Ah, well.  Babygirl is doing well and although I can't afford to replace it, I can live without it.  Given how hysterical I got over an unexpected elevator ride, I was really not upset about this.  It's just stuff, right?  And if we've learned nothing else in the past year and a half it's that stuff doesn't matter - people do.  In fact, when a dad on our floor was searching for an iPod charger I gave him mine.  After all, I'm not going to need it anymore, right?

When I checked my email last night there was a note from a total stranger telling me he thought he'd found something of mine at CHOP, and that he'd turned it in to the lost and found.  I checked the time stamp on the email, and it predated my check with security.  It was puzzling enough, though, that I physically went to security and asked in person, telling them about the email.

My iPod was right there.

I've emailed back and forth a couple of times with him.  He was the young man in the PACU waiting room who magically produced a box of tissues when I started crying.  He and another CHOP employee calmed me down and comforted me when I was alone and afraid.  They, with the young man who delayed leaving work to escort me to the correct place are the heroes of my stay this week.  I'm pretty sure there is nothing in any of their job descriptions that includes tantruming adults, but they were marvelous nonetheless.

Kindness is never wasted.  And how hard is it, anyway?  I feel like I was repaid in 5 minutes for every time I've been the one to whip out the tissues and hold a hand.

But I think I'm going to need a new iPod charger.  Some forms of kindness apparently work out better than others LOL!


Friend or Foe....

Babygirl failed to improve with the first two migraine treatments yesterday.  So Neurology and Nephrology put their heads together and picked a third move.  Steroids.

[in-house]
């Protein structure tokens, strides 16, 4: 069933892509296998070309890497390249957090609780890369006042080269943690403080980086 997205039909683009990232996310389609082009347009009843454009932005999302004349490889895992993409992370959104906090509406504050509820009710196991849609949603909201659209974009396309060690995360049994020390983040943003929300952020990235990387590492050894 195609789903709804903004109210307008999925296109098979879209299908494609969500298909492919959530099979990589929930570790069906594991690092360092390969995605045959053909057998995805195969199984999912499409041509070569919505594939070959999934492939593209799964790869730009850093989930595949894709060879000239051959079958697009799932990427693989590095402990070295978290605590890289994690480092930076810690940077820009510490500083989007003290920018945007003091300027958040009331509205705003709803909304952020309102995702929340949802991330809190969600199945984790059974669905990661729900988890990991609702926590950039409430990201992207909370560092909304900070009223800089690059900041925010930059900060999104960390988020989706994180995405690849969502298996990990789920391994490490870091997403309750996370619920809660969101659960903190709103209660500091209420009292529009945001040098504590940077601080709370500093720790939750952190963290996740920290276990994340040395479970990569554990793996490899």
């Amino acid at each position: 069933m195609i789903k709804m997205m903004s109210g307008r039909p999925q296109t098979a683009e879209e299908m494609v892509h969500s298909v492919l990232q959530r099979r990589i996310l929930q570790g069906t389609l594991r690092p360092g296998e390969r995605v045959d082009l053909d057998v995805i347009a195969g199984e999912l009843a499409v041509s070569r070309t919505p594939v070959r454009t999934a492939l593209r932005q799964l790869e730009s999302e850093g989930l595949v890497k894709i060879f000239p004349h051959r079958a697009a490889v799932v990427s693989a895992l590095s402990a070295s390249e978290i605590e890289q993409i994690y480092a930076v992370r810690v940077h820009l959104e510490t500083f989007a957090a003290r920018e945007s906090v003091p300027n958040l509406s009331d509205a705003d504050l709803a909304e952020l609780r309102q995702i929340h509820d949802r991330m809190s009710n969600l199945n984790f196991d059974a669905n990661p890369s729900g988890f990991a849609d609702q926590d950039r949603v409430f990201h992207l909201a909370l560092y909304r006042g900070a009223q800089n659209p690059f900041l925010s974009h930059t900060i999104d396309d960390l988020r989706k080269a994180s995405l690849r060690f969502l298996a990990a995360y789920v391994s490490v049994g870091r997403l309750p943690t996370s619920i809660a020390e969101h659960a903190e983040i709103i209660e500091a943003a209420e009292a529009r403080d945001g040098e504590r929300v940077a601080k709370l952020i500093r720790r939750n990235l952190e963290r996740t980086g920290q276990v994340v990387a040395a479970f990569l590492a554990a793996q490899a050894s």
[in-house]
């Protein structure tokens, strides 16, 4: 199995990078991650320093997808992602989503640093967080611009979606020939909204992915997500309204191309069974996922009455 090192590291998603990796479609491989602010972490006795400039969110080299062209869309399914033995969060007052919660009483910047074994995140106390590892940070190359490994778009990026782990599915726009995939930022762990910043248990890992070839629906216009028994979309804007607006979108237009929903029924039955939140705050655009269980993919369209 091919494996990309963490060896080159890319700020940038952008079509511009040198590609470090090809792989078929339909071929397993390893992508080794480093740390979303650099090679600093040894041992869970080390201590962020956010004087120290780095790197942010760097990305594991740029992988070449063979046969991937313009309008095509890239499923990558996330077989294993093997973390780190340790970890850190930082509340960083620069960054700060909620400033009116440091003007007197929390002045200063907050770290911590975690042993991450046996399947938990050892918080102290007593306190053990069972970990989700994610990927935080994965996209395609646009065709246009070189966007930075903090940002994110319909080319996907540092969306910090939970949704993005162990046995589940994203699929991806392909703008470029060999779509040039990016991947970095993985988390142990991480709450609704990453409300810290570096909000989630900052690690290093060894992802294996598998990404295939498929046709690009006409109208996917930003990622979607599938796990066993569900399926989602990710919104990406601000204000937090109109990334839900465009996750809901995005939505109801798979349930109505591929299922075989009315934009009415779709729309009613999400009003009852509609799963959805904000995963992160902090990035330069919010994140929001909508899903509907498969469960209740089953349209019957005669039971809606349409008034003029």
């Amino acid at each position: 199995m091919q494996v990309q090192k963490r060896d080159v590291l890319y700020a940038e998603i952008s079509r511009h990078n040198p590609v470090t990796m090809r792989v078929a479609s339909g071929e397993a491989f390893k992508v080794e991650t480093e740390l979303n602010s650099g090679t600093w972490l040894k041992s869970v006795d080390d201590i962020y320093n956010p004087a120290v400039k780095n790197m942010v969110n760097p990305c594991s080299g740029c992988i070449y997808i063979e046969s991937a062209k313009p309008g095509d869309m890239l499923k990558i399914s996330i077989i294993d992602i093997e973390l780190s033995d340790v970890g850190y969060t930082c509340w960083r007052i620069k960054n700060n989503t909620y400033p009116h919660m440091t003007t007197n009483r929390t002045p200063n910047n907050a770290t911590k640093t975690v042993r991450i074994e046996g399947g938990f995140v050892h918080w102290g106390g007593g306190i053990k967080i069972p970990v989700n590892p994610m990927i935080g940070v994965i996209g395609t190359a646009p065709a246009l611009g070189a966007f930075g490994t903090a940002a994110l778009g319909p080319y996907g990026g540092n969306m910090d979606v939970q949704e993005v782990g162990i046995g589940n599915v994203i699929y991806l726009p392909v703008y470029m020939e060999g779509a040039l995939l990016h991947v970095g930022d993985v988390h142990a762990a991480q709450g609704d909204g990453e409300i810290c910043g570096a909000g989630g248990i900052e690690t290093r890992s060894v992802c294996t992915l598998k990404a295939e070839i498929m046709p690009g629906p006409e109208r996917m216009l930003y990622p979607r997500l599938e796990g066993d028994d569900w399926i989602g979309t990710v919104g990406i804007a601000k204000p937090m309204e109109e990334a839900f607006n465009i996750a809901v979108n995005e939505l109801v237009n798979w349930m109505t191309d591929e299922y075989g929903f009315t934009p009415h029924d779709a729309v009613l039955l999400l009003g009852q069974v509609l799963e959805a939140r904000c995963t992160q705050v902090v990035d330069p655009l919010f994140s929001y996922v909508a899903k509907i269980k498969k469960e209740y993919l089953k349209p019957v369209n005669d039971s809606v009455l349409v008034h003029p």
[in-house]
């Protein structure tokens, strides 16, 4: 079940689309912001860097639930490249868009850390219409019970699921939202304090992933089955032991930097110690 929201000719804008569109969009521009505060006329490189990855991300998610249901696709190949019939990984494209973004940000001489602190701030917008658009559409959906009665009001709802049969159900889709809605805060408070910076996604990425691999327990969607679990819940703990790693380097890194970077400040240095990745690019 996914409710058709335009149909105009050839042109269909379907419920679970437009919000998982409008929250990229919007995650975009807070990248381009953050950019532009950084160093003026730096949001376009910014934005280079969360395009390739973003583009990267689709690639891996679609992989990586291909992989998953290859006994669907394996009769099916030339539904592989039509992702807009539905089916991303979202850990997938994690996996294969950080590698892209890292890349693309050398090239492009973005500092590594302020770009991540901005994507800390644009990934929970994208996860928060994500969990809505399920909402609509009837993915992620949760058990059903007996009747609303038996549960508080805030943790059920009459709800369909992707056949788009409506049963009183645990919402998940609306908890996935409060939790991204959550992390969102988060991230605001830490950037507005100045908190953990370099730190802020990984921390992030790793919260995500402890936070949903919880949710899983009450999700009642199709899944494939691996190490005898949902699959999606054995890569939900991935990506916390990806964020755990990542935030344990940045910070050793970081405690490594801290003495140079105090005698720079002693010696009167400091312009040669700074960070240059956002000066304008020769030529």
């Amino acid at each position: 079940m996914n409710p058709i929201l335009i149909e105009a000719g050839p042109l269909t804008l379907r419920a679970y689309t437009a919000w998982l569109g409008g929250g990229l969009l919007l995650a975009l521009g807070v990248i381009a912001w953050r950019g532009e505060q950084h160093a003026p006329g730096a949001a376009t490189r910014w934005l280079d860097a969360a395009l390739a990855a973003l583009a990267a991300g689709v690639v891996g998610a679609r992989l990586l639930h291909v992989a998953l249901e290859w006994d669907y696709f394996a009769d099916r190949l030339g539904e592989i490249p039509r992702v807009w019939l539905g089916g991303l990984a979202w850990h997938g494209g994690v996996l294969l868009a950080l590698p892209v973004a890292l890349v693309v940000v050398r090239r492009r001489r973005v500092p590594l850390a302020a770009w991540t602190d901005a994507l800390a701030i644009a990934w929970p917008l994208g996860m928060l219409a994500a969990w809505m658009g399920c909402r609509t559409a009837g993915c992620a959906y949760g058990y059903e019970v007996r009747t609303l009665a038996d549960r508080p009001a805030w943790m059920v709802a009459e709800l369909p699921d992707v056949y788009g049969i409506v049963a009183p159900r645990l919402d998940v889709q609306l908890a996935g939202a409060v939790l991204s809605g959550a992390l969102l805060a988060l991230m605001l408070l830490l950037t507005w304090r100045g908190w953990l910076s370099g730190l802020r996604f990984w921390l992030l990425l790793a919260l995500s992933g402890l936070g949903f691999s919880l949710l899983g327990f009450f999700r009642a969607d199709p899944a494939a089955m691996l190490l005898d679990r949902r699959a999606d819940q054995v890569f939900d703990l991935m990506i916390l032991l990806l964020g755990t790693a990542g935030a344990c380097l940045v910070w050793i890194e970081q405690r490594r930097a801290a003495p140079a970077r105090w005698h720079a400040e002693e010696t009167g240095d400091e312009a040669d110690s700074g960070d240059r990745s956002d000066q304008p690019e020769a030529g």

Cortisone-family steroids are a two-edged sword for sure.  Babygirl takes prednisone 5 mg. daily.  This is the lowest she's been on: At various times she been on twenty times as much, and some of the other 'flavors' of the drug (prednisilone among them) have been used in substantial doses as well.  Prednisone is one of her anti-rejection medications.  Its benefit is that it keeps her immune system from 'seeing' the new kidney.  The other benefits of this class of drugs is that they can act as potent anti-inflammatories.

The down side of this class of drugs is a terrifying list of side effects.  It makes you more likely to get infections.  It causes osteoporosis, weight gain and diabetes.  And long-term daily use can convince your adrenal glands that they are no longer needed in a crisis.  Steroids are our foes.

And that last one is something no one really thinks about.  Your adrenal glands do more than run your fight-or-flight responses.  Or to be more precise, you need your fight-or-flight responses in many subtle ways aside from the ability to lift cars off of injured children.

Which brings us to Babygirl.  Migraines have an inflammatory component, so high-dose steroids are frequently given to break protracted migraine attacks.  This was tried once a couple of weeks ago, although strictly speaking she got a more moderate dose and a rapid taper.  So trying a true high-dose pulse is a reasonable thought.  Steroids are our friends.